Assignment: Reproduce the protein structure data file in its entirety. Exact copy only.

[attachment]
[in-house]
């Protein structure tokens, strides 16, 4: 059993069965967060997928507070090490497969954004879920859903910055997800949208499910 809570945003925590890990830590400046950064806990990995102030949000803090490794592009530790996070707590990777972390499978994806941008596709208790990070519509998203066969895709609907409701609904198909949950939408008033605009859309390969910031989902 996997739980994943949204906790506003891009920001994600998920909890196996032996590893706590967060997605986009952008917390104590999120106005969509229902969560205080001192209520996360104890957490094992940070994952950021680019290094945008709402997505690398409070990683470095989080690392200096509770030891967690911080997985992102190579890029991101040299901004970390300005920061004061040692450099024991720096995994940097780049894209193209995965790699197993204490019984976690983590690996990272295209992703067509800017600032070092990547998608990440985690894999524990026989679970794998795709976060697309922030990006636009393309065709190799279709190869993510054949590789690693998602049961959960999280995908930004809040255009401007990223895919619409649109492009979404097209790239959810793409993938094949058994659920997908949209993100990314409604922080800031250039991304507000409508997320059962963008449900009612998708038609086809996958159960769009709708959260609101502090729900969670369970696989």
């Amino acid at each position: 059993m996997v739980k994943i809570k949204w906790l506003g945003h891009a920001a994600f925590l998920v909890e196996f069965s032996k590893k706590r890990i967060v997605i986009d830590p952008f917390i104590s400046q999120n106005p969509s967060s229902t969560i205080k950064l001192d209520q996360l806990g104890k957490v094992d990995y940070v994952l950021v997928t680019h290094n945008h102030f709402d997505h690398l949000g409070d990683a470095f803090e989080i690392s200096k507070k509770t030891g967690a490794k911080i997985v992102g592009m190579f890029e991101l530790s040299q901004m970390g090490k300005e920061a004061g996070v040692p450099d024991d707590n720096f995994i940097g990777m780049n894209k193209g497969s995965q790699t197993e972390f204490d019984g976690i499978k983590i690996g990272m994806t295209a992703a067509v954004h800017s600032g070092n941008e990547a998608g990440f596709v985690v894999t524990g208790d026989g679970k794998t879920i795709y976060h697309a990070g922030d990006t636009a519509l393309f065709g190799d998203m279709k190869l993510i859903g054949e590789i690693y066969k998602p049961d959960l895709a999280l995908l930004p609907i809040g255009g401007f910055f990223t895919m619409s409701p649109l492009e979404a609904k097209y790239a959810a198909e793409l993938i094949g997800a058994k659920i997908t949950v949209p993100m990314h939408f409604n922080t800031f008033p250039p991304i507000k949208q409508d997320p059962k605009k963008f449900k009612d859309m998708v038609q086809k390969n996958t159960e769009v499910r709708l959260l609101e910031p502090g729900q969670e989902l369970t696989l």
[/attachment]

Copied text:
[in-house]
């Protein structure tokens, strides 16, 4: 059993069965967060997928507070090490497969954004879920859903910055997800949208499910 809570945003925590890990830590400046950064806990990995102030949000803090490794592009530790996070707590990777972390499978994806941008596709208790990070519509998203066969895709609907409701609904198909949950939408008033605009859309390969910031989902 996997739980994943949204906790506003891009920001994600998920909890196996032996590893706590967060997605986009952008917390104590999120106005969509229902969560205080001192209520996360104890957490094992940070994952950021680019290094945008709402997505690398409070990683470095989080690392200096509770030891967690911080997985992102190579890029991101040299901004970390300005920061004061040692450099024991720096995994940097780049894209193209995965790699197993204490019984976690983590690996990272295209992703067509800017600032070092990547998608990440985690894999524990026989679970794998795709976060697309922030990006636009393309065709190799279709190869993510054949590789690693998602049961959960999280995908930004809040255009401007990223895919619409649109492009979404097209790239959810793409993938094949058994659920997908949209993100990314409604922080800031250039991304507000409508997320059962963008449900009612998708038609086809996958159960769009709708959260609101502090729900969670369970696989």
């Amino acid at each position: 059993m996997v739980k994943i809570k949204w906790l506003g945003h891009a920001a994600f925590l998920v909890e196996f069965s032996k590893k706590r890990i967060v997605i986009d830590p952008f917390i104590s400046q999120n106005p969509s967060s229902t969560i205080k950064l001192d209520q996360l806990g104890k957490v094992d990995y940070v994952l950021v997928t680019h290094n945008h102030f709402d997505h690398l949000g409070d990683a470095f803090e989080i690392s200096k507070k509770t030891g967690a490794k911080i997985v992102g592009m190579f890029e991101l530790s040299q901004m970390g090490k300005e920061a004061g996070v040692p450099d024991d707590n720096f995994i940097g990777m780049n894209k193209g497969s995965q790699t197993e972390f204490d019984g976690i499978k983590i690996g990272m994806t295209a992703a067509v954004h800017s600032g070092n941008e990547a998608g990440f596709v985690v894999t524990g208790d026989g679970k794998t879920i795709y976060h697309a990070g922030d990006t636009a519509l393309f065709g190799d998203m279709k190869l993510i859903g054949e590789i690693y066969k998602p049961d959960l895709a999280l995908l930004p609907i809040g255009g401007f910055f990223t895919m619409s409701p649109l492009e979404a609904k097209y790239a959810a198909e793409l993938i094949g997800a058994k659920i997908t949950v949209p993100m990314h939408f409604n922080t800031f008033p250039p991304i507000k949208q409508d997320p059962k605009k963008f449900k009612d859309m998708v038609q086809k390969n996958t159960e769009v499910r709708l959260l609101e910031p502090g729900q969670e989902l369970t696989l």